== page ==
Who Loves a Funeral?

I lost a dear friend last week.

Someone who I run to with all my gardening questions. Someone who shared the best lemon bar recipe I’ve ever tasted. Someone who brought me seeds for my garden and who I drove my mom to her house just so she could give my mom a tour of her amazing yard and garden. She was witty and smart. She was funny and dry. She gave daily reports of the weather via the top of her shed. She laughed with me over my bazillion zucchini’s and cheered my oldest on when he went to culinary school. She gave me a few butterfly plants that are planted right outside my office window and I seem to just stare at them and cry.

I will miss her so much.

And I can’t believe at 44 years old she is gone. On Sunday she was commenting about my potatoes and by Monday she was dead.

The worst part is I don’t really know how she died. The obituary didn’t say. Her family hasn’t said and any mutual friends we share doesn’t know either. I don’t know why this bothers me so much. Maybe it is some morbid thread running through me that causes me to be curious. I just want to know.

And she hated funerals so therefore her husband isn’t having any services.

At first I was nodding my head. Of course you want to honor the dead’s wishes.

However. I started thinking. And then I started laughing.

Who in the hell goes around saying how much they LOVE funerals?

Shit, I’ve been to so many funerals (large Italian family living in Los Angeles. We knew A LOT of people) and I can’t pinpoint one I was jumping up and down at announcing, Man, I love it here! The casket, the flowers…LOVE. IT! (Snap, snap. Hair flip.)

Funerals are not really for the dead, are they? I mean, they are, well, dead. Do they really know any different? The funerals are for those left behind. A place to put the tears. A place to say goodbye. I guess maybe I’m just someone who needs closure in a tangible way.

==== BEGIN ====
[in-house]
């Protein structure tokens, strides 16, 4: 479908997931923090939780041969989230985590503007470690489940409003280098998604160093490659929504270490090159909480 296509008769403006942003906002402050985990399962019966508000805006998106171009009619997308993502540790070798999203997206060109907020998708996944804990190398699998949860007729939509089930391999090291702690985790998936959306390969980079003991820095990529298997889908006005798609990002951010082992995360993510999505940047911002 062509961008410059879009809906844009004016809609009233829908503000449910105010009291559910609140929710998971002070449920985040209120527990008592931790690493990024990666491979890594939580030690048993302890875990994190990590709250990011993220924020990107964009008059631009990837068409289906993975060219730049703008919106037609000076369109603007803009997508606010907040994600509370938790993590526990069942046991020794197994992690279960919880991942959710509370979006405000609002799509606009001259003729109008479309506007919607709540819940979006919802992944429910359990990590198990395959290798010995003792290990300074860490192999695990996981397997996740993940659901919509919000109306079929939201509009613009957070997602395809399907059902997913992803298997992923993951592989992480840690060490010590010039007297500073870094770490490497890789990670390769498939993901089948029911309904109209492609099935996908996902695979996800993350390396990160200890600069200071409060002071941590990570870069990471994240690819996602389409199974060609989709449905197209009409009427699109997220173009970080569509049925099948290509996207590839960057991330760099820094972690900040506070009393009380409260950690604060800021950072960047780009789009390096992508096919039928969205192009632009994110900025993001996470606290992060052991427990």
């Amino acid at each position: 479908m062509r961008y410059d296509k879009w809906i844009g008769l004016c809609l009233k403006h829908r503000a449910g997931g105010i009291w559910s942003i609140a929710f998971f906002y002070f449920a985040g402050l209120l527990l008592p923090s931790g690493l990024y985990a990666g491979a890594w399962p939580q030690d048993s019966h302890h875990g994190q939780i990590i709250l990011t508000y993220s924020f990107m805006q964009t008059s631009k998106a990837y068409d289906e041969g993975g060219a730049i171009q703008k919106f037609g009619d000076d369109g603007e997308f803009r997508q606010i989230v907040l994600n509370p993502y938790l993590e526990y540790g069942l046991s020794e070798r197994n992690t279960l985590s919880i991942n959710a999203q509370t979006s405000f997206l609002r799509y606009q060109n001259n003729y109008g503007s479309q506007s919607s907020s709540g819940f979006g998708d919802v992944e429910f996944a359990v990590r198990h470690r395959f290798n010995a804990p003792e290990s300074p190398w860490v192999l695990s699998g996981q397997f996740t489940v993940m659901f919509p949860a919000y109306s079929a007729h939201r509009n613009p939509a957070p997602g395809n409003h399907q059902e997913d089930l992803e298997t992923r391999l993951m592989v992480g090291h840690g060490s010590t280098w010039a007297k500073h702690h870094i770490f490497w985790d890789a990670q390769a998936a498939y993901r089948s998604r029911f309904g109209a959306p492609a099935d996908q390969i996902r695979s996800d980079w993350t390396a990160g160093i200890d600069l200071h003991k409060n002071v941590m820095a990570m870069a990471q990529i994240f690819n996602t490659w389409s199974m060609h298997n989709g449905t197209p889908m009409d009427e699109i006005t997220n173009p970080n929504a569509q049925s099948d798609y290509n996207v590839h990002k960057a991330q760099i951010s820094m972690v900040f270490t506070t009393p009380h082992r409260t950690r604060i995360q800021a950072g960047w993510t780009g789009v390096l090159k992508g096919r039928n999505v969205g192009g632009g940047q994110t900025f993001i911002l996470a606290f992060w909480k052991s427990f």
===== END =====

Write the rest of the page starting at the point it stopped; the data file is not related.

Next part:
These emotions have been bubbling inside me for a week. Unanswered questions. Heartbreak. And lack of closure.

Rest in peace, my friend. I know she used to read my blog everyday so I thought it fitting to give her a wee shout out here. Winter just won’t be the same listening to you carry on about all you are doing in your garden – in the snow.


Oh Yeah, It’s Monday

It’s just one of those days.

When I pulled out of my garage and drove the three blocks to my subdivision’s swimming pool I was able to get annoyed twice. I am not even sure how that’s possible. A car pulling out of their driveway and not looking forced me to come to a complete stop. And at the stop sign me and another car arrived facing each other at exactly the same moment. I had my indicator on waiting for them. THEN they turned on their turn signal.

Not a great way to start a Monday at 6:30 in the damn morning.

I overslept too.

Normally I’m up by 5:30 so I have time to make my coffee and do other little things around the house before I go and spend 150 minutes in water aerobics. Today I had barely enough time to lather up on sunscreen.

And suddenly we are heading towards the end of July.

Which means summer is almost over.


In a few weeks I will be registering the two kids at high school and then summer will really be over and yet there is SO MUCH left to do this summer.

You know, those crazy ass things I had on my list.

Like read 35 history books. So far, I’ve read four.

And defrost my big freezer (fat chance, that sucker was just restocked with a ton of meat on sale). And scrapbook more. And finish editing my L.A. novel (I am ALMOST finished with it. Another twenty or so chapters and then it will only need…hopefully…some line editing and fine-tuning). And get the freezer full (after I defrost the sucker, of course) of freezer meals for those busy days/nights when I will be coming home from school right around the dinner hour. And read a handful of classics.